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Groundwater dynamics in a restored tidal marsh are limited by historical soil compaction
Van Putte, N.; Temmerman, S.; Verreydt, G.; Seuntjens, P.; Maris, T.; Heyndrickx, M.; Boone, M.; Joris, I.; Meire, P. (2020). Groundwater dynamics in a restored tidal marsh are limited by historical soil compaction. Est., Coast. and Shelf Sci. 244: 106101.
In: Estuarine, Coastal and Shelf Science. Academic Press: London; New York. ISSN 0272-7714; e-ISSN 1096-0015, more
Peer reviewed article  

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Author keywords
    Marsh restoration; Groundwater flow; Macropores; Scheldt estuary; Controlled reduced tide (CRT)

Authors  Top 
  • Van Putte, N., more
  • Temmerman, S., more
  • Verreydt, G., more
  • Seuntjens, P., more
  • Maris, T., more
  • Heyndrickx, M.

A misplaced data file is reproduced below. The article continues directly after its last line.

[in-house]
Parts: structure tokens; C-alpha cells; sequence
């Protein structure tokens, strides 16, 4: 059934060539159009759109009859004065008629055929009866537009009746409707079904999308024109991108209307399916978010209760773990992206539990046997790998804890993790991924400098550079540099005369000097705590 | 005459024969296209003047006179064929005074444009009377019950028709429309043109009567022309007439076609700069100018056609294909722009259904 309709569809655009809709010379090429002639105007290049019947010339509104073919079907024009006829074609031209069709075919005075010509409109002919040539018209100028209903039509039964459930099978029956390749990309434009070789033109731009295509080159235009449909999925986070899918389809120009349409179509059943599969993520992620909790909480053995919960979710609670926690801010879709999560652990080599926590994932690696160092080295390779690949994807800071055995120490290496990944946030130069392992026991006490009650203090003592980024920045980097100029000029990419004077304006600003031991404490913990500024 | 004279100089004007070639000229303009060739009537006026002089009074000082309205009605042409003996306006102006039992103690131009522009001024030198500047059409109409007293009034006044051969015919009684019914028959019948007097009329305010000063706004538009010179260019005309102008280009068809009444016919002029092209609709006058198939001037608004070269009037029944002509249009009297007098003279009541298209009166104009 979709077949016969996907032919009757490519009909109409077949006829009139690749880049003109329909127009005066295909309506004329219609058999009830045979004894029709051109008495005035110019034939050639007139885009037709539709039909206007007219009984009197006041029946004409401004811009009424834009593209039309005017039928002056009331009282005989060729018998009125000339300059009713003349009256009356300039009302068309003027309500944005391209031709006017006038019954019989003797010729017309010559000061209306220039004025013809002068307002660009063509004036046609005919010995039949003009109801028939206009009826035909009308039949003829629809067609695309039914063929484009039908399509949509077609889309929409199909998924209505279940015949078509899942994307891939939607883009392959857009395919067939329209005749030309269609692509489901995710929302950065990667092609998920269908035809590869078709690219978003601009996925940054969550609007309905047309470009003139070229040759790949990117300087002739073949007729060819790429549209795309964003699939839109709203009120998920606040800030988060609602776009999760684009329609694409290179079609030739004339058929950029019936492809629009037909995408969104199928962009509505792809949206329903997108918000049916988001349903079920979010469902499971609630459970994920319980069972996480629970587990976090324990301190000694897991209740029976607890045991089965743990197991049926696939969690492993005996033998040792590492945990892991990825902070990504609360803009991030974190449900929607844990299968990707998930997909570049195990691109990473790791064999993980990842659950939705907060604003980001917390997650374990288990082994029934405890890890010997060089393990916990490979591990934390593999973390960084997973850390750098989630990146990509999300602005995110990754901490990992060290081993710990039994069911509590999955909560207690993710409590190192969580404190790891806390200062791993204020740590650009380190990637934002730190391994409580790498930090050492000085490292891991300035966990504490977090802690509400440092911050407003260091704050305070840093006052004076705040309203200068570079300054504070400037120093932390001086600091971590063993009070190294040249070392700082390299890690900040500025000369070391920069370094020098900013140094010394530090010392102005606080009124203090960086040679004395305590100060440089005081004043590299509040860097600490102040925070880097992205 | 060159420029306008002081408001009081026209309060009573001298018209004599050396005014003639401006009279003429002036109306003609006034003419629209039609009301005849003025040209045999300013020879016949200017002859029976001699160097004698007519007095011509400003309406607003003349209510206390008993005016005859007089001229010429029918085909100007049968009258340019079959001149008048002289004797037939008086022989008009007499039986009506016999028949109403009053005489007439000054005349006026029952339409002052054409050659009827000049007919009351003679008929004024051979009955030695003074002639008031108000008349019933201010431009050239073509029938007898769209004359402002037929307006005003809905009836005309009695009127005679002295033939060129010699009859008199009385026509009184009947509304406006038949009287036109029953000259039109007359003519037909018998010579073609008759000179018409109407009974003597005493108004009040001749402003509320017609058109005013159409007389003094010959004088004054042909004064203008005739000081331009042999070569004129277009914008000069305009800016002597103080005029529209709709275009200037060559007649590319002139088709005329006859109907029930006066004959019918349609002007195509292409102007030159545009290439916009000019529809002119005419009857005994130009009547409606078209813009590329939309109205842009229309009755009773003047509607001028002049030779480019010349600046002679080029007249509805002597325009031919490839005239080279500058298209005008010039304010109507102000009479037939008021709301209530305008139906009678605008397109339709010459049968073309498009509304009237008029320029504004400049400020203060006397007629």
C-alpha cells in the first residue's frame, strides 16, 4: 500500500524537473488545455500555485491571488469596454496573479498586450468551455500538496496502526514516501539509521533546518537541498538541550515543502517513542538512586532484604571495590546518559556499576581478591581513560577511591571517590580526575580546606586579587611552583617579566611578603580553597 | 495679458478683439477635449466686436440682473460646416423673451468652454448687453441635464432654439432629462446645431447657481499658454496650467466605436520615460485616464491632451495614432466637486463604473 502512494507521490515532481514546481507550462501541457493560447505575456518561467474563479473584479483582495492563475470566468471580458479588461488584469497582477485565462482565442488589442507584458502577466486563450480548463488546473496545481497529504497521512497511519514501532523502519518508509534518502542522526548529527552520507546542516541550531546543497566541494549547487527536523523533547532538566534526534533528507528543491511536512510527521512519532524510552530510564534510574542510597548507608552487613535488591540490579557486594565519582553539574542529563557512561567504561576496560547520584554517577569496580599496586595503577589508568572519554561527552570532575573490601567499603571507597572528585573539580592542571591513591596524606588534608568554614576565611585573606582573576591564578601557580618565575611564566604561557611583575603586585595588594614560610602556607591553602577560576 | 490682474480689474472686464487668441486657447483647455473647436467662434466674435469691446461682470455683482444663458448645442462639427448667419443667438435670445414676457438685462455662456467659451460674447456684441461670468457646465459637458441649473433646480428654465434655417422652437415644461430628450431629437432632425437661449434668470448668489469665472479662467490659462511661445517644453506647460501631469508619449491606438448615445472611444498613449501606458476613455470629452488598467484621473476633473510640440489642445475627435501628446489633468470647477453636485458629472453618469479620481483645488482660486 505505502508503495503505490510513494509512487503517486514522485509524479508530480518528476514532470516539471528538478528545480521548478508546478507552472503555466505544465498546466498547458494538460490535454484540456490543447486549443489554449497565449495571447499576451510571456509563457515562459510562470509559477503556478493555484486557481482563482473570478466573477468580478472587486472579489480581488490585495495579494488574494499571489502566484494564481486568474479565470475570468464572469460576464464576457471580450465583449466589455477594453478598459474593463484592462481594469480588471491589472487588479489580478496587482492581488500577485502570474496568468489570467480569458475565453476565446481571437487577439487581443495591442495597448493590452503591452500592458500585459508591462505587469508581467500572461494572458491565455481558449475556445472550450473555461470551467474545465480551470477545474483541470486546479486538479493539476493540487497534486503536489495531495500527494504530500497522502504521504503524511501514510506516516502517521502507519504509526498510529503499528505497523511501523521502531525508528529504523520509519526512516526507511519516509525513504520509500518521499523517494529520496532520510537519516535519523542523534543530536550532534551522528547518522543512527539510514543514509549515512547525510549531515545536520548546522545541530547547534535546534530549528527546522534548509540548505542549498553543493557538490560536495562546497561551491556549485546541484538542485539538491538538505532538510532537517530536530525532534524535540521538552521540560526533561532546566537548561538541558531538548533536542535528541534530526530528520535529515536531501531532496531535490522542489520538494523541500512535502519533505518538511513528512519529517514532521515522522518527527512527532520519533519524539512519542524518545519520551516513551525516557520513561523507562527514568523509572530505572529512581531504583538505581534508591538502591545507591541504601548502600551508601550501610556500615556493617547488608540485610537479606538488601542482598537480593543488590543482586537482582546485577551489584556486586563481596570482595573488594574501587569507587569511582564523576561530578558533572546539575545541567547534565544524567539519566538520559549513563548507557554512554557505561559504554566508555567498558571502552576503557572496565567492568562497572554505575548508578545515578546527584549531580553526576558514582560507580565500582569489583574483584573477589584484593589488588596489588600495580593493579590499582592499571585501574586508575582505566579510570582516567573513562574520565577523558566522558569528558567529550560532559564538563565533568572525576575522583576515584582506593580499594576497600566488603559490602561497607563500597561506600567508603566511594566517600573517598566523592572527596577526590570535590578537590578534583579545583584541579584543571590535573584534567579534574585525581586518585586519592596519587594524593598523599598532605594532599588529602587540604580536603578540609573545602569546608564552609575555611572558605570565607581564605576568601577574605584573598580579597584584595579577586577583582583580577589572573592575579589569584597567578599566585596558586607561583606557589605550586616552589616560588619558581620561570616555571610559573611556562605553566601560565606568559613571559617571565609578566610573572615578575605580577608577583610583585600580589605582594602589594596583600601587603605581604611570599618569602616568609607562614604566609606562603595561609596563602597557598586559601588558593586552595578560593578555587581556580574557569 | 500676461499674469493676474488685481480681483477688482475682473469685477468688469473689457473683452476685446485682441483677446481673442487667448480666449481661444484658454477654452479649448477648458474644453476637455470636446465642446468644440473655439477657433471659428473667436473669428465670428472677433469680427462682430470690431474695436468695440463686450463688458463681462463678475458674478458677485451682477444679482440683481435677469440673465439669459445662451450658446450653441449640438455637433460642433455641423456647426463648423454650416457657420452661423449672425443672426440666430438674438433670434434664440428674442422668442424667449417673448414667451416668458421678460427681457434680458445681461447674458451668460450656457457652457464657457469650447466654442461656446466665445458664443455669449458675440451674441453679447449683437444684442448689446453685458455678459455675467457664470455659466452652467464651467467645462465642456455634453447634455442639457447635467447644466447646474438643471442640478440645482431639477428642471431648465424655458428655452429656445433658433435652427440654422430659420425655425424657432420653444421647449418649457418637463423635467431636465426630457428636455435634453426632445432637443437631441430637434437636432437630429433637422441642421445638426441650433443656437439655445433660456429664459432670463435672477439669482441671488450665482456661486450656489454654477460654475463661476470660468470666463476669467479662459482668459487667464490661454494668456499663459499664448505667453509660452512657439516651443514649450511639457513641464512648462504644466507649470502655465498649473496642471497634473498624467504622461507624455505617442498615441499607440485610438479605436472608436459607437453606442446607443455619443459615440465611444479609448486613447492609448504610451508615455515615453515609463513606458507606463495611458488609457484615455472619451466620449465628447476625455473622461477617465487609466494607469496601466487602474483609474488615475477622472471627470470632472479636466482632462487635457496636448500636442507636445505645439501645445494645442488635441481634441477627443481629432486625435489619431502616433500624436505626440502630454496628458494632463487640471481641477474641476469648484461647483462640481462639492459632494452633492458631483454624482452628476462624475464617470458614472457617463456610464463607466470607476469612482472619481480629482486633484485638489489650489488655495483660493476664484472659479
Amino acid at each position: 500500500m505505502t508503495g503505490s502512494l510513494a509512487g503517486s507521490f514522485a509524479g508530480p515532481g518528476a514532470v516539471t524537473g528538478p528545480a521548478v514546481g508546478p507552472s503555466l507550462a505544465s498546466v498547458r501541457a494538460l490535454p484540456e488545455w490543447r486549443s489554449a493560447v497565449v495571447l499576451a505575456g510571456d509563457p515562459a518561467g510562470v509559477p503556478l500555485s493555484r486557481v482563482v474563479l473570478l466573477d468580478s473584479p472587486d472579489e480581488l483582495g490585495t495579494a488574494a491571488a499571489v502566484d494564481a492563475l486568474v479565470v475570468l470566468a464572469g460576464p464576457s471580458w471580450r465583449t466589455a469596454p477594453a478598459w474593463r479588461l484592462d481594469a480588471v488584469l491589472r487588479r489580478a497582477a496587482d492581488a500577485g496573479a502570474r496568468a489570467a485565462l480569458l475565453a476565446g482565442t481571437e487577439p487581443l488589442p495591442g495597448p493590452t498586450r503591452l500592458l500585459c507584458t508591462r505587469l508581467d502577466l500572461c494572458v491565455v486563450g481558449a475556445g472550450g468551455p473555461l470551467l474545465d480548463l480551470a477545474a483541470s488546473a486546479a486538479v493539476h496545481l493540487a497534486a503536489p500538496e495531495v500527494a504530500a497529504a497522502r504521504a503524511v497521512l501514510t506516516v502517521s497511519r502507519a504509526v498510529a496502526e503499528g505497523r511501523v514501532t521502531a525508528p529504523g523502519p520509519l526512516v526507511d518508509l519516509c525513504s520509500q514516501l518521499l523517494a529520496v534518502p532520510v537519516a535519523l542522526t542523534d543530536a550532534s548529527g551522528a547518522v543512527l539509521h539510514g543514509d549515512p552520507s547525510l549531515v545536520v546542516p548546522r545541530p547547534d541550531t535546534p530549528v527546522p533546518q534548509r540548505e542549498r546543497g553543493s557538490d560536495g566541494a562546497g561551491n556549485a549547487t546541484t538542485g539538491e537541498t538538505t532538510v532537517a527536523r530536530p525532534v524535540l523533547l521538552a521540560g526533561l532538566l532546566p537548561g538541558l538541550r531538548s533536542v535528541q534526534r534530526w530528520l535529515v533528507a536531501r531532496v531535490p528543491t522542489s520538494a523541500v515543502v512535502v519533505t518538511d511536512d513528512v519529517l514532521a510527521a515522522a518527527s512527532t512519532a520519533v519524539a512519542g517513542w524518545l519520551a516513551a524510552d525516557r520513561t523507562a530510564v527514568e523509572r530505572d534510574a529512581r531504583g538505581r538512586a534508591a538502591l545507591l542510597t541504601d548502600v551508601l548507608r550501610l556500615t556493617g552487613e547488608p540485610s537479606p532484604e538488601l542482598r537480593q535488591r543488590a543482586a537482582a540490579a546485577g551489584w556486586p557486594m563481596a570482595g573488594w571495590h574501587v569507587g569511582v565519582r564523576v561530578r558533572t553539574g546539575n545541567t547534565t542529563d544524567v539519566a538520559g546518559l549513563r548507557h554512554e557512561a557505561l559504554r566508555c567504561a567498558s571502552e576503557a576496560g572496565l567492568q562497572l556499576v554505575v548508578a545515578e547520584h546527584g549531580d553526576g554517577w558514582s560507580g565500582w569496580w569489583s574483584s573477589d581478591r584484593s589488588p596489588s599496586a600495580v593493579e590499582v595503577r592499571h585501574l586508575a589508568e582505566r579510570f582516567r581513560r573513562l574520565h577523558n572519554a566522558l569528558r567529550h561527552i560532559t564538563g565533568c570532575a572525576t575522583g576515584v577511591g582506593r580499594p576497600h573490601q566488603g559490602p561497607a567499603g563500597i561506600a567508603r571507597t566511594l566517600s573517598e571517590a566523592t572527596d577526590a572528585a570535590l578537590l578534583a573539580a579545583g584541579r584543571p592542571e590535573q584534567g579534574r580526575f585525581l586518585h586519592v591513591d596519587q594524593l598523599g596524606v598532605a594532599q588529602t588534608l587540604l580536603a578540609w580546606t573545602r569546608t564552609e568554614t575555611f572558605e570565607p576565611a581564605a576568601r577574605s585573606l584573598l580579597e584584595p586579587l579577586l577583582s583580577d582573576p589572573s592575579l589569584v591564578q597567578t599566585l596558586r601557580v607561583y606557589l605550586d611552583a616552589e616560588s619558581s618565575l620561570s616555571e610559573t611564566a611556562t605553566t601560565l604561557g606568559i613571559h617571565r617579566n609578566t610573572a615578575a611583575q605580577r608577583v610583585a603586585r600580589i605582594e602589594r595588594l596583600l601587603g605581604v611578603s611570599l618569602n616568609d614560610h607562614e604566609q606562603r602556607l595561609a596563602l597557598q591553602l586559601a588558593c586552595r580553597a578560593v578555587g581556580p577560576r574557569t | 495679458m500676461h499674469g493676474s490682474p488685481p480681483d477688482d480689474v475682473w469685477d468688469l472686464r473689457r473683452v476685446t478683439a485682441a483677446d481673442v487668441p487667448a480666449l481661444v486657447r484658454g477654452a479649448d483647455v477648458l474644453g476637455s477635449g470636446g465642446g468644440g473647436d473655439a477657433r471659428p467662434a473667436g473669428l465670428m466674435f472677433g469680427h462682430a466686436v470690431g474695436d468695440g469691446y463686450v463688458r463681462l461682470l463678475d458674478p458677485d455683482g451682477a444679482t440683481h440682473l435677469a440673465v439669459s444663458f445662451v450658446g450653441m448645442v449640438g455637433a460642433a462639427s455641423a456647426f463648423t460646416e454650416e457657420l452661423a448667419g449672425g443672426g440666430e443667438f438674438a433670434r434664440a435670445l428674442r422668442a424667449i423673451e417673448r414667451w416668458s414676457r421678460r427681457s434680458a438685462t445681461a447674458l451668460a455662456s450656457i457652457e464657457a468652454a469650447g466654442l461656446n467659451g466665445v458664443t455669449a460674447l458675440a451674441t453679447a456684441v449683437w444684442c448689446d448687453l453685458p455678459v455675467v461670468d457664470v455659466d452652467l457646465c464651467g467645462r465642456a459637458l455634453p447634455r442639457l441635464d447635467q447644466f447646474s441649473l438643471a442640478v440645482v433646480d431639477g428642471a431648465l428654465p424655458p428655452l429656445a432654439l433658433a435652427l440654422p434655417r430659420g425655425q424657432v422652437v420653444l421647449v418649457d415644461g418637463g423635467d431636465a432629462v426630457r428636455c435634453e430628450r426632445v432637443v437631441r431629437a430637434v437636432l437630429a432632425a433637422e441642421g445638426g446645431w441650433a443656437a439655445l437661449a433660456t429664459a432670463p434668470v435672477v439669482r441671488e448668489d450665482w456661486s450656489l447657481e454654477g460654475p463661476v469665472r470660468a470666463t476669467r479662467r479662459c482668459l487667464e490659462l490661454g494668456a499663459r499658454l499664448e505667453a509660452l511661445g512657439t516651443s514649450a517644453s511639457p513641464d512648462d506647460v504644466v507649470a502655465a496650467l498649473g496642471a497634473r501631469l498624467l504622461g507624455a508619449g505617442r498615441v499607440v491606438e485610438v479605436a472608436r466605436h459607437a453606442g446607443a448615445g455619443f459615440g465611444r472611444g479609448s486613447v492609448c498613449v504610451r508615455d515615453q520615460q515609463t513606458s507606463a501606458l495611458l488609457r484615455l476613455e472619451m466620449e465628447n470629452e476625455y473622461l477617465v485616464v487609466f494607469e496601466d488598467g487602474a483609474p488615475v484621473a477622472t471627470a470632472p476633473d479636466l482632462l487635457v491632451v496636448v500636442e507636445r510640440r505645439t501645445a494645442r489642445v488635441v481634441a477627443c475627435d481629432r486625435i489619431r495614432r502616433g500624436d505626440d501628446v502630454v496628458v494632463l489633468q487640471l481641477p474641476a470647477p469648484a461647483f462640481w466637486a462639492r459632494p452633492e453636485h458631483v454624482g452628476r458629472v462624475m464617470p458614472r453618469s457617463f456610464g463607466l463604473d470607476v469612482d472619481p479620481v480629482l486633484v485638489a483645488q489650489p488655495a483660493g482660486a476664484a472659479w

In places where tidal marshes were formerly embanked for agricultural land use, these marshes are nowadays increasingly restored with the aim to regain important ecosystem services. However, there is growing evidence that restored tidal marshes and their services develop slowly and differ from natural tidal marshes in many aspects. Here we focus on groundwater dynamics, because these affect several key ecosystem functions and services, such as nutrient cycling and vegetation development. We hypothesize that groundwater dynamics in restored tidal marshes are reduced as compared to natural marshes because of the difference in soil structure. In the macro-tidal Schelde estuary (Belgium), in both a natural and a restored (since 2006) freshwater tidal marsh, we measured depth profiles of soil properties (grain size distribution, LOI (loss on ignition), moisture content and bulk density) and temporal dynamics of groundwater levels along a transect with increasing distance from a tidal creek. X-ray micro CT-scanning was used to quantify soil macroporosity. The restored marsh has a two-layered soil stratigraphy with a topsoil of freshly accreted sediment (ranging in depth between 10 and 60 cm, deposited since 2006) and a subsoil of compact relict agricultural soil. We found that both the soil in the natural marsh and the topsoil of the restored marsh consist of loosely packed sediment rich in macropores and organic matter, whereas the relict agricultural soil in the restored marsh is densely packed and has few macropores. Our results show that groundwater level fluctuations in the restored marsh are restricted to the top layer of newly deposited sediment (i.e. on average 0.08 m depth). Groundwater level fluctuations in the natural marsh occur over a larger depth of the soil profile (i.e. on average 0.28 m depth). As a consequence, the reduced groundwater dynamics in restored tidal marshes are expected to alter the subsurface fluxes of water and nutrients, the source-sink function and the development of marsh vegetation.

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